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Because Black Kids Get Suspended for Talking

Screen Shot 2015-01-26 at 3.58.44 PMIt’s only fitting that my first post of 2015 is about my 15 year old son…my motivation for equity and advocacy.

The phone rings. It’s his principal…

“I’m calling to inform you that I am putting your son in ISS because he was talking in geometry and his teacher said that she asked him to stop talking twice. I really don’t know what happened. I have to check but he’s going to ISS. He also has some work that he hasn’t done so I’ll get her to send it there.”

My reply

“So let me get this straight. Without investigation or question, you are sending my son to ISS for talking? Let me repeat that…talking?!”


“Yes, he is going to ISS.”

My son, the same kid who will admit to the most ridiculous of things that he has done, who owns up to his consequences like a champ…who often does NOT tell me what happens to him because he knows that I lose it in these cases, responded…

“Mom, that referral was wrong. I’m not going to ISS. Can we talk about this?”

FYI: ISS = In School Suspension….where he sits on a stool all day in silence…100% Inhumane

Caught Between a Rock and a Hard Place

I’ve taught high school kids so I know that kids will often present a different side of the story to their parents. My son is a normal kid and he is not perfect but when he wrong, he says it…every single time. I’ve also been a high school teacher at THAT school and I know how teachers write referrals of insignificance and BECAUSE it was sent to the office, the AP’s stance is to abide by the referral with zero question.

Something as minor as talking can get a kid placed in ISS. Let me rephrase that. Something as minor as talking gets black and hispanic kids placed in ISS.

White kids don’t go to ISS for talking. White kids are not written up for talking.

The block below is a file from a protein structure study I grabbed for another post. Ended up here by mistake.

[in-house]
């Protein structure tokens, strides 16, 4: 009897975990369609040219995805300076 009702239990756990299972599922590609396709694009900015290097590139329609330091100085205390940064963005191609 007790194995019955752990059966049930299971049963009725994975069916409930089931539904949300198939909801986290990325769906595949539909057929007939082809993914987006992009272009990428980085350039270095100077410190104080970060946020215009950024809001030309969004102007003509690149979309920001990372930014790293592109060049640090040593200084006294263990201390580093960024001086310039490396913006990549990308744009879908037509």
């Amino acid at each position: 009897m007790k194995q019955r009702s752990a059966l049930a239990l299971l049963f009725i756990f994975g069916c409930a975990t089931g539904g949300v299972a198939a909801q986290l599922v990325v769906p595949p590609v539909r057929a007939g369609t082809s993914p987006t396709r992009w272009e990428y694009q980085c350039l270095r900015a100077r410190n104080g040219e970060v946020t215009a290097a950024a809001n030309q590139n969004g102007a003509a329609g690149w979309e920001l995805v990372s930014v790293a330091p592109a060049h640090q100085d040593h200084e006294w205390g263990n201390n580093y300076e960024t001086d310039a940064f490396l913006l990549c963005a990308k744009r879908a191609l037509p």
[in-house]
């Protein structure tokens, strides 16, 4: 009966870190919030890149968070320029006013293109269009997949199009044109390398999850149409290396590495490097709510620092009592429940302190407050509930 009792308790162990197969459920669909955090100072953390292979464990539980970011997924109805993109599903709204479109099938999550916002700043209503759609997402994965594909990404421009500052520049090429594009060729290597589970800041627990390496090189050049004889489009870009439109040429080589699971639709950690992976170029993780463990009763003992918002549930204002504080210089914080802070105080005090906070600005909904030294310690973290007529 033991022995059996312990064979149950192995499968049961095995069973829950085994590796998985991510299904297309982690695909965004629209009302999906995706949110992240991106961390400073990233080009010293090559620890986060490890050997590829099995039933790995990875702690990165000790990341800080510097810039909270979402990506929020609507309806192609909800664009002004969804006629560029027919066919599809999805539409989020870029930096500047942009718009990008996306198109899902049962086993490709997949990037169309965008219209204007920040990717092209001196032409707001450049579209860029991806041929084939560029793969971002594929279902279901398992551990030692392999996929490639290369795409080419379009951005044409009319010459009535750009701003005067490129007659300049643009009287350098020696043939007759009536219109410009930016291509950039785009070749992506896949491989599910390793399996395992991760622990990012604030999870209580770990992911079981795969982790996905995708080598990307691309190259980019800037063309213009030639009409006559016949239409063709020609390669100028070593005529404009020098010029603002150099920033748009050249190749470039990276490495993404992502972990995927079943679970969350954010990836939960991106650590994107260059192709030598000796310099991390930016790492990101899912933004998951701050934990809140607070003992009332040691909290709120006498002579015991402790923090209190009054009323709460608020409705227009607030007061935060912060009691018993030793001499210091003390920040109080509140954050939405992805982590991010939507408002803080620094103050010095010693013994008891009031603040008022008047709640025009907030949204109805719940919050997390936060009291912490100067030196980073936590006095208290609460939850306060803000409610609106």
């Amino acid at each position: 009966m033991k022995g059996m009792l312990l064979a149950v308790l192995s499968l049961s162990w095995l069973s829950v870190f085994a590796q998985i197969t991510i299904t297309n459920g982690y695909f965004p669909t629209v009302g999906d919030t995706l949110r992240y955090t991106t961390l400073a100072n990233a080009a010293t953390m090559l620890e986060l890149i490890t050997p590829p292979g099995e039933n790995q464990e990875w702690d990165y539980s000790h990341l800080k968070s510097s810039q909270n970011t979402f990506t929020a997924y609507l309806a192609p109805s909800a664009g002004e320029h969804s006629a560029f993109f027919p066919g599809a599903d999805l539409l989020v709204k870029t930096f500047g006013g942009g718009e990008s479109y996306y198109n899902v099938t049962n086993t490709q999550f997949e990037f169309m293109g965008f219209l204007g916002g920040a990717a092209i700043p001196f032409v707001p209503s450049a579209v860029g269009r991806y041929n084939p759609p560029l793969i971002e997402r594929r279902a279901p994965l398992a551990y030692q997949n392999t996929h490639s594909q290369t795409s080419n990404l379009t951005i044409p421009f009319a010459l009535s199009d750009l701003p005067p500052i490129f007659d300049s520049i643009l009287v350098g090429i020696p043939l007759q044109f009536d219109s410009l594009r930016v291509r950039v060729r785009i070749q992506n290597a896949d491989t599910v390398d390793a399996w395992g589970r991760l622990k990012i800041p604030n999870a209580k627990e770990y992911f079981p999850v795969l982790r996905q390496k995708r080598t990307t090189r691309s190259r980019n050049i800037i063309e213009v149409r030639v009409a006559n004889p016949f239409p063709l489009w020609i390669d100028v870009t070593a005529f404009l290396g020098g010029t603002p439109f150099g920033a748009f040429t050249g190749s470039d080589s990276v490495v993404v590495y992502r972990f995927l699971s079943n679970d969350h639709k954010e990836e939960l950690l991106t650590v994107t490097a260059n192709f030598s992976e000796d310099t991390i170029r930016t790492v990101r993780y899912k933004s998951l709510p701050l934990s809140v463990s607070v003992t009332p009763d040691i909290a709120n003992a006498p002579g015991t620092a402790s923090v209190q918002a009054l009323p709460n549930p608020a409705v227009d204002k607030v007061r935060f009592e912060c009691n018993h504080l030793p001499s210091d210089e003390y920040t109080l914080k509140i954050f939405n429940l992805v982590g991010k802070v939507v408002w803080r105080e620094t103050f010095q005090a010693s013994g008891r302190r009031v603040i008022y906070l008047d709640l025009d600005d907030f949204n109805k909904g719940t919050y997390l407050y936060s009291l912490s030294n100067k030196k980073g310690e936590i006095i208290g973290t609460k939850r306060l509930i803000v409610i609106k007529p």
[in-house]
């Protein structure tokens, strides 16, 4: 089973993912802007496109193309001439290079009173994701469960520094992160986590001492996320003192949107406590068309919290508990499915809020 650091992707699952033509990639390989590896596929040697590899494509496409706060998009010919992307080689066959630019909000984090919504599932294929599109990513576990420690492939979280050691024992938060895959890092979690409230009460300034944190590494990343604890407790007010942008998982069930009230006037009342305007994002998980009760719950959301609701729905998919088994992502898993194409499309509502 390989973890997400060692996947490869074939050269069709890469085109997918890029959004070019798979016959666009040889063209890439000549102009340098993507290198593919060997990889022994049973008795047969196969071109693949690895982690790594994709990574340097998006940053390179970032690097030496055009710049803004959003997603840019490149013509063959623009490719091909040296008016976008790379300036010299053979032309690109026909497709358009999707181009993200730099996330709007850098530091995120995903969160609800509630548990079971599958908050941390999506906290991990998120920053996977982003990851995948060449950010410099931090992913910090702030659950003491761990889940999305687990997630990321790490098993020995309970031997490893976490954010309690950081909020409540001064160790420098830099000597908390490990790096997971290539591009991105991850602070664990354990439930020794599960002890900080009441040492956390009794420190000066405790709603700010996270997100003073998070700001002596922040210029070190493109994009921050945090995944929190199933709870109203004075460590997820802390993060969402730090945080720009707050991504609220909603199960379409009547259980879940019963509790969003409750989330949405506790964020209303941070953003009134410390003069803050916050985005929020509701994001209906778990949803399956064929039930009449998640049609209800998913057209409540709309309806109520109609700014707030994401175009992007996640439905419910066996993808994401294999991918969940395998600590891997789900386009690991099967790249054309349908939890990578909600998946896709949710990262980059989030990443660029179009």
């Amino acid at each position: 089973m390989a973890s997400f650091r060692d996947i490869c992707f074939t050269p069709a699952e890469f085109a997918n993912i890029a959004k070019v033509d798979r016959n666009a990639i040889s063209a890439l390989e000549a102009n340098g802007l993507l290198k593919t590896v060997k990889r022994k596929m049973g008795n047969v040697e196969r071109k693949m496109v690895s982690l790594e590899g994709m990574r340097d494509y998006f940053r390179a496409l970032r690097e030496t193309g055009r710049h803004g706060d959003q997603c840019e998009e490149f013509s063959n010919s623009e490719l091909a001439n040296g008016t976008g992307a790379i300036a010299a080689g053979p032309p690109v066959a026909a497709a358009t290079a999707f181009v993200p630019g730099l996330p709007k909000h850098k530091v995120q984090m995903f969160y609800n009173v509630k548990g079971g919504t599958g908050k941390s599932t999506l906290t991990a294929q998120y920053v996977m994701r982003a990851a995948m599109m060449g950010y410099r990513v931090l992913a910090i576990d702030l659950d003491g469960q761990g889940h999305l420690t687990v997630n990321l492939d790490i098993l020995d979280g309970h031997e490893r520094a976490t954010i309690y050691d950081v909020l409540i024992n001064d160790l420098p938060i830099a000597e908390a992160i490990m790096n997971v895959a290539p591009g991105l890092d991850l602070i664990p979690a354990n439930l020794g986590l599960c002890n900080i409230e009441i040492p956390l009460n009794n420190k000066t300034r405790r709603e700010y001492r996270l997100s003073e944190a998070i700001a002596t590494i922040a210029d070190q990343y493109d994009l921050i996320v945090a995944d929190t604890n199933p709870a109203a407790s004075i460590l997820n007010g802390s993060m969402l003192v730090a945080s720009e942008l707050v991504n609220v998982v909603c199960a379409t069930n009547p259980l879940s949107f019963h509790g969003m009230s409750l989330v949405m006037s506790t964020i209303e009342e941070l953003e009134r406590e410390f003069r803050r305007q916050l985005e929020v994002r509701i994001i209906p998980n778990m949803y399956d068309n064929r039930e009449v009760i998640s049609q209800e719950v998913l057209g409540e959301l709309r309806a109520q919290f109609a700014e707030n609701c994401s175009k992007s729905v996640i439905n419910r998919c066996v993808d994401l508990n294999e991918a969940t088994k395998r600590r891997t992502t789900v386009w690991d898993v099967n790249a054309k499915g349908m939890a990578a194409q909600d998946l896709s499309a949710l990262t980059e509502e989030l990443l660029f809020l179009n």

That is a distinction most often reserved for black and hispanic kids…the ones without parents in the friend/family ring of the teacher.

My son wants to fight it. He wants to defend himself against what he believes are false accusations. Unfortunately, he can’t defend himself. His self-advocacy is considered insubordination.

He has no voice.

He has no choice.

He has no chance.

In case you missed it, THIS is why Educolor is 100% necessary

Because #BlackKidsMatter

From Midway Negativity to a Positive Ending

From Midway Negativity to a Positive Ending

Back in October, Pernille Ripp wrote an article about the Downside to being a connected educator. I actually have that article bookmarked because I connected to so much of it. The parts about losing time from certain things, being perceived a certain way and becoming a target seemed to be taken directly from moments in my life…well before “connectedness” was a thing. Being connected actually amplified those moments.

A few weeks ago, I sat at a table with educators who shared a certain commonality of being the “outliers” of their schools or districts. They felt that they were the only ones who were not only committed to self-directed growth but also in being passionate about sharing the journey from their classroom lens. I certainly empathized with their situations because I have definitely been there. To be honest, there are moments in the present when I am there. Let’s just say that we connected deeply on this topic and even as our conversation gave way to giving a platform for a group of clearly muted voices, we did not get to discuss solutions…how to stay true to yourself, maintaining your voice…while working through difficult days.